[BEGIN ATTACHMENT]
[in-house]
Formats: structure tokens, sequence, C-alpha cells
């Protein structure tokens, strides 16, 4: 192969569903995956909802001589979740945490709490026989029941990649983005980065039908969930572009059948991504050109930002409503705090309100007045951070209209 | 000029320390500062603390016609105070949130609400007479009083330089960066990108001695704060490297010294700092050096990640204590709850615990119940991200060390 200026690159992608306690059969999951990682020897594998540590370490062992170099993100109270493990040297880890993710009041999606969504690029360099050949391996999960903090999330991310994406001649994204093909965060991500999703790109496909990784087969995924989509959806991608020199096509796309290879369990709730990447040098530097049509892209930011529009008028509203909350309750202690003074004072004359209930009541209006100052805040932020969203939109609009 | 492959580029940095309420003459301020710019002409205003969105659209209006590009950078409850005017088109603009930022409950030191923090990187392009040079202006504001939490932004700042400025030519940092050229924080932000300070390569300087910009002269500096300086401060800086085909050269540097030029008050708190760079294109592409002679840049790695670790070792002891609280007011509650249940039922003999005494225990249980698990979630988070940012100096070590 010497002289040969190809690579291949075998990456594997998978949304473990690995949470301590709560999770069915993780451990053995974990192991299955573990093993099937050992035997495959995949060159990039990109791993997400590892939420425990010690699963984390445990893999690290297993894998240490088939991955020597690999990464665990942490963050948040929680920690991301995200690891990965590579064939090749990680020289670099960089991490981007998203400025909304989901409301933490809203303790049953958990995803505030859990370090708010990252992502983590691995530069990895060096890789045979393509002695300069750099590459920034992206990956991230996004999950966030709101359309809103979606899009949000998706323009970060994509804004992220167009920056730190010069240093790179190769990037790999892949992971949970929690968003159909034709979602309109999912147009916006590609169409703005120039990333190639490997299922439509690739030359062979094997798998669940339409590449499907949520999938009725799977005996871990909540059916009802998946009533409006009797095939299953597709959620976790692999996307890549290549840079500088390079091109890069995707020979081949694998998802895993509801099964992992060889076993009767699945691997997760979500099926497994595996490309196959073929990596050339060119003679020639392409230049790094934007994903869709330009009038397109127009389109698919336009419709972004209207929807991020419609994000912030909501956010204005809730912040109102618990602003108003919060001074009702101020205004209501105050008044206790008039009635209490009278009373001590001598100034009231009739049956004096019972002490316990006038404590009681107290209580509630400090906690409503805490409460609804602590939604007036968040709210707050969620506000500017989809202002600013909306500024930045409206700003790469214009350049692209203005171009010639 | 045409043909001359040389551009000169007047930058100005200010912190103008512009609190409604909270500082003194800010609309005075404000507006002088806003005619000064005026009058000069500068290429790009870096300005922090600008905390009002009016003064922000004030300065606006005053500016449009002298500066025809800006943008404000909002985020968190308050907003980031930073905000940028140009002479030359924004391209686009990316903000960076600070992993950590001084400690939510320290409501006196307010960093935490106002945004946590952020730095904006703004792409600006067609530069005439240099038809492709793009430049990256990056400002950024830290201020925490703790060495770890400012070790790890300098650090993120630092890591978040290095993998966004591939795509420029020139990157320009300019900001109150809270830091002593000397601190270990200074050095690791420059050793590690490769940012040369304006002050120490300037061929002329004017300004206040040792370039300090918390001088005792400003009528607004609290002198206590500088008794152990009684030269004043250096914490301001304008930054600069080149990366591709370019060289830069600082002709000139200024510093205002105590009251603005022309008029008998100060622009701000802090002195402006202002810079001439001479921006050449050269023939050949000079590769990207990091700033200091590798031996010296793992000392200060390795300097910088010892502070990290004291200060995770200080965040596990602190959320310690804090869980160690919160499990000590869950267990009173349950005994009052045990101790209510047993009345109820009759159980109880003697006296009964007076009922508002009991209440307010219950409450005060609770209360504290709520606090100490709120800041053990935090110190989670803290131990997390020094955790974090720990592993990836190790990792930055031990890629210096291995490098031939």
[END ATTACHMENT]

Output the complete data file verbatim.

[in-house]
Formats: structure tokens, sequence, C-alpha cells
């Protein structure tokens, strides 16, 4: 192969569903995956909802001589979740945490709490026989029941990649983005980065039908969930572009059948991504050109930002409503705090309100007045951070209209 | 000029320390500062603390016609105070949130609400007479009083330089960066990108001695704060490297010294700092050096990640204590709850615990119940991200060390 200026690159992608306690059969999951990682020897594998540590370490062992170099993100109270493990040297880890993710009041999606969504690029360099050949391996999960903090999330991310994406001649994204093909965060991500999703790109496909990784087969995924989509959806991608020199096509796309290879369990709730990447040098530097049509892209930011529009008028509203909350309750202690003074004072004359209930009541209006100052805040932020969203939109609009 | 492959580029940095309420003459301020710019002409205003969105659209209006590009950078409850005017088109603009930022409950030191923090990187392009040079202006504001939490932004700042400025030519940092050229924080932000300070390569300087910009002269500096300086401060800086085909050269540097030029008050708190760079294109592409002679840049790695670790070792002891609280007011509650249940039922003999005494225990249980698990979630988070940012100096070590 010497002289040969190809690579291949075998990456594997998978949304473990690995949470301590709560999770069915993780451990053995974990192991299955573990093993099937050992035997495959995949060159990039990109791993997400590892939420425990010690699963984390445990893999690290297993894998240490088939991955020597690999990464665990942490963050948040929680920690991301995200690891990965590579064939090749990680020289670099960089991490981007998203400025909304989901409301933490809203303790049953958990995803505030859990370090708010990252992502983590691995530069990895060096890789045979393509002695300069750099590459920034992206990956991230996004999950966030709101359309809103979606899009949000998706323009970060994509804004992220167009920056730190010069240093790179190769990037790999892949992971949970929690968003159909034709979602309109999912147009916006590609169409703005120039990333190639490997299922439509690739030359062979094997798998669940339409590449499907949520999938009725799977005996871990909540059916009802998946009533409006009797095939299953597709959620976790692999996307890549290549840079500088390079091109890069995707020979081949694998998802895993509801099964992992060889076993009767699945691997997760979500099926497994595996490309196959073929990596050339060119003679020639392409230049790094934007994903869709330009009038397109127009389109698919336009419709972004209207929807991020419609994000912030909501956010204005809730912040109102618990602003108003919060001074009702101020205004209501105050008044206790008039009635209490009278009373001590001598100034009231009739049956004096019972002490316990006038404590009681107290209580509630400090906690409503805490409460609804602590939604007036968040709210707050969620506000500017989809202002600013909306500024930045409206700003790469214009350049692209203005171009010639 | 045409043909001359040389551009000169007047930058100005200010912190103008512009609190409604909270500082003194800010609309005075404000507006002088806003005619000064005026009058000069500068290429790009870096300005922090600008905390009002009016003064922000004030300065606006005053500016449009002298500066025809800006943008404000909002985020968190308050907003980031930073905000940028140009002479030359924004391209686009990316903000960076600070992993950590001084400690939510320290409501006196307010960093935490106002945004946590952020730095904006703004792409600006067609530069005439240099038809492709793009430049990256990056400002950024830290201020925490703790060495770890400012070790790890300098650090993120630092890591978040290095993998966004591939795509420029020139990157320009300019900001109150809270830091002593000397601190270990200074050095690791420059050793590690490769940012040369304006002050120490300037061929002329004017300004206040040792370039300090918390001088005792400003009528607004609290002198206590500088008794152990009684030269004043250096914490301001304008930054600069080149990366591709370019060289830069600082002709000139200024510093205002105590009251603005022309008029008998100060622009701000802090002195402006202002810079001439001479921006050449050269023939050949000079590769990207990091700033200091590798031996010296793992000392200060390795300097910088010892502070990290004291200060995770200080965040596990602190959320310690804090869980160690919160499990000590869950267990009173349950005994009052045990101790209510047993009345109820009759159980109880003697006296009964007076009922508002009991209440307010219950409450005060609770209360504290709520606090100490709120800041053990935090110190989670803290131990997390020094955790974090720990592993990836190790990792930055031990890629210096291995490098031939």